Hacker News new | past | comments | ask | show | jobs | submit login
Bastion Fort (wikipedia.org)
60 points by Memosyne on Feb 2, 2019 | hide | past | favorite | 20 comments

Star Forts were built in the US as well. During the Revolutionary War, soldiers loyal to the English King built an earthen 8-point fort near the town of Ninety Six South Carolina. It successfully repulsed an attack by 50 Patriots under the command of General Nathanael Greene.

The British commander Sir Francis Rawdon, 1st Marquess of Hastings, relieved the forces there shortly afterwards and abandoned it as part of a general retreat to Charleston.


The wiki article points out a pretty familiar American star fort: the pedistal of the statue of liberty.

and by aesthetic (i.e., non-convex) inspiration, Fort Sumter and the Pentagon.

Fort Ticonderoga in New York is a surviving star fort that's in good condition and open to tourists. https://en.wikipedia.org/wiki/Fort_Ticonderoga

It's fascinating how advances in siege technology resemble fast Darwinian evolution until of course the bigger fish in planes and tanks come in and eat everything else up.

But the bastion - as in the HESCO Bastion - has made a comeback:


Thanks to the wars in Afghanistan the founder got rich enough to buy Segway. Then he drove off a cliff in his Segway ending his life.

Camp Bastion in Afghanistan is a big base that is named after the HESCO Bastions it is made of:


There is a surprising amount of money to be made in making containers for rocks, making black plastic bags for refuse and other things where you would not imagine a fortune could be made. As per the HESCO example it is a gruff Northerner with a 'where there is muck there is brass' attitude that inevitably exploits the potential. Shame about the Segway incident though.

If someone happen to care, there is a small bastion fort in Berlin (small as it only has 4 bastions):

https://de.wikipedia.org/wiki/Zitadelle_Spandau (German Wikipedia has nice images)

https://en.wikipedia.org/wiki/Spandau_Citadel (English, pretty short)

PS: It ~400 Years old, had been redesigned into a bastion fort at same point and doubled as a prison later on.

We have an even smaller one (still 4 bastions) in my hometown. This one was designed as a bastion fort from day one, though.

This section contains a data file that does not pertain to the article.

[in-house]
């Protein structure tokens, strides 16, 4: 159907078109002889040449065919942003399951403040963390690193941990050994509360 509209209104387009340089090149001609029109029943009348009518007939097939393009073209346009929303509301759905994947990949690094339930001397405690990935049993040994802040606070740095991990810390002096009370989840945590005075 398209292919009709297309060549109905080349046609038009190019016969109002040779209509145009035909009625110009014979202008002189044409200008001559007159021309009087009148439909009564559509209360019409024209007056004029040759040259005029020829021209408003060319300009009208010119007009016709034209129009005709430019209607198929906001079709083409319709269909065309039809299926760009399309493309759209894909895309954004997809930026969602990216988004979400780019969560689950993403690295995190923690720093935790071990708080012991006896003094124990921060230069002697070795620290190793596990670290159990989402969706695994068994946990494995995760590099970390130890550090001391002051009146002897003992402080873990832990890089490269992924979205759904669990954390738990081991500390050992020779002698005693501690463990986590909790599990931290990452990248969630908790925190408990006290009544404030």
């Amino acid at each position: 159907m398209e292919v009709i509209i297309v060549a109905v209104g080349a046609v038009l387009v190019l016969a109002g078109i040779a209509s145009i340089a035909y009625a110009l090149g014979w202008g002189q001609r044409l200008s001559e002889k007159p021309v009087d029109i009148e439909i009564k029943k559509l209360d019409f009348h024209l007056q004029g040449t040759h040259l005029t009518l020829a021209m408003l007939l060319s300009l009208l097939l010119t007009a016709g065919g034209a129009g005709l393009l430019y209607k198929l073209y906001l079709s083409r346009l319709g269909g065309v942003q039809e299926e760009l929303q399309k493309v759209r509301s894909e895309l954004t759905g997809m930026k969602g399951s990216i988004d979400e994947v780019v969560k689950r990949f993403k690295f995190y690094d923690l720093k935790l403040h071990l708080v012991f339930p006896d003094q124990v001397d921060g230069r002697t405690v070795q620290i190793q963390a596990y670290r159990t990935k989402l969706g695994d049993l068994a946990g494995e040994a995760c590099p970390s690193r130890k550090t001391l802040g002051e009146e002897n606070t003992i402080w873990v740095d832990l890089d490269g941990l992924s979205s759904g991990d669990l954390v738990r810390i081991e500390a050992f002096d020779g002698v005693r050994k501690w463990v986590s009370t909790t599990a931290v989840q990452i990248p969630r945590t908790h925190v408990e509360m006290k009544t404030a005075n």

https://it.wikipedia.org/wiki/Forte_spagnolo (the Italian wiki has some additional photos)

A truly beautiful design. Functional, but clearly communicates its purpose. Citadels that take on this design look intimidating, strong, quiet, calm.

From the air. From the ground they look like an irregular and haphazard series of corners, which is part of the point.

I visited Fort George in Scotland recently as I have family in the area and its interesting how little of the fort you can actually see from immediately in front of it - just the very top of the main walls - even though there are a lot of fortifications between those two areas.

You can see this in Google streetview if you go to the car park for visitor access - you can see almost nothing of the enormous fort even though it is only a couple of hundred metres away.

One of the things I really enjoy about living in Europe is the frequently encountered remains of relatively ancient structures, including forts and bastions.

I currently live 10 minutes by bike from a village that still has its star defense structures standing, and there's a nice walking path around part of it. - https://en.wikipedia.org/wiki/IJzendijke#/media/File:IJzendi...

There are also several towns in this country which still have impressive walls and gates. I still admire them when I see them.

This is pretty interesting. Now I know where the term bastion host used in devops came from.

related 3-mth old discussion : https://news.ycombinator.com/item?id=18482590

Nerf Bastion!

Just take my upvote.

Call me a bastion against the ungaming heathens here


Obviously, this style of building is simply a reflection of the hedonistic culture of the Italians and supported only by the Military-Cottage-Industrial Complex and should be rejected by any self-respecting civilized nation. (LOL)


Funny old world.

So, instead of a fort that you can defend until you run out of food and water (say, after a few months), you favor a fort where you won’t run out of food, but that you cannot defend against contemporary guns, because it will fall after, say, a week?


HN discourages jokes, which may contribute to the misunderstanding.

I think, rather, that HN discourages saying something when you have nothing to say.

Guidelines | FAQ | Lists | API | Security | Legal | Apply to YC | Contact